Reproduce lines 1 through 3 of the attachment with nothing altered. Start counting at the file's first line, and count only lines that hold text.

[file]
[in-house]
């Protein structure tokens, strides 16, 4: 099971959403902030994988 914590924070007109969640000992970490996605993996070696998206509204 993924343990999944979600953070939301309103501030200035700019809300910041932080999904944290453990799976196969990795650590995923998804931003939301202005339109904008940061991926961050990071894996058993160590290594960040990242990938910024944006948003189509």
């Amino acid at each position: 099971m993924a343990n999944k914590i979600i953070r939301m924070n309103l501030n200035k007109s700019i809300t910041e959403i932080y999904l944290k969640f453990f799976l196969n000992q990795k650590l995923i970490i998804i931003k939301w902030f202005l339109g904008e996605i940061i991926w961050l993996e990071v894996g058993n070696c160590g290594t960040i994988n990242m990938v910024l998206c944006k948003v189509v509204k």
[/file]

[in-house]
């Protein structure tokens, strides 16, 4: 099971959403902030994988 914590924070007109969640000992970490996605993996070696998206509204 993924343990999944979600953070939301309103501030200035700019809300910041932080999904944290453990799976196969990795650590995923998804931003939301202005339109904008940061991926961050990071894996058993160590290594960040990242990938910024944006948003189509």
């Amino acid at each position: 099971m993924a343990n999944k914590i979600i953070r939301m924070n309103l501030n200035k007109s700019i809300t910041e959403i932080y999904l944290k969640f453990f799976l196969n000992q990795k650590l995923i970490i998804i931003k939301w902030f202005l339109g904008e996605i940061i991926w961050l993996e990071v894996g058993n070696c160590g290594t960040i994988n990242m990938v910024l998206c944006k948003v189509v509204k």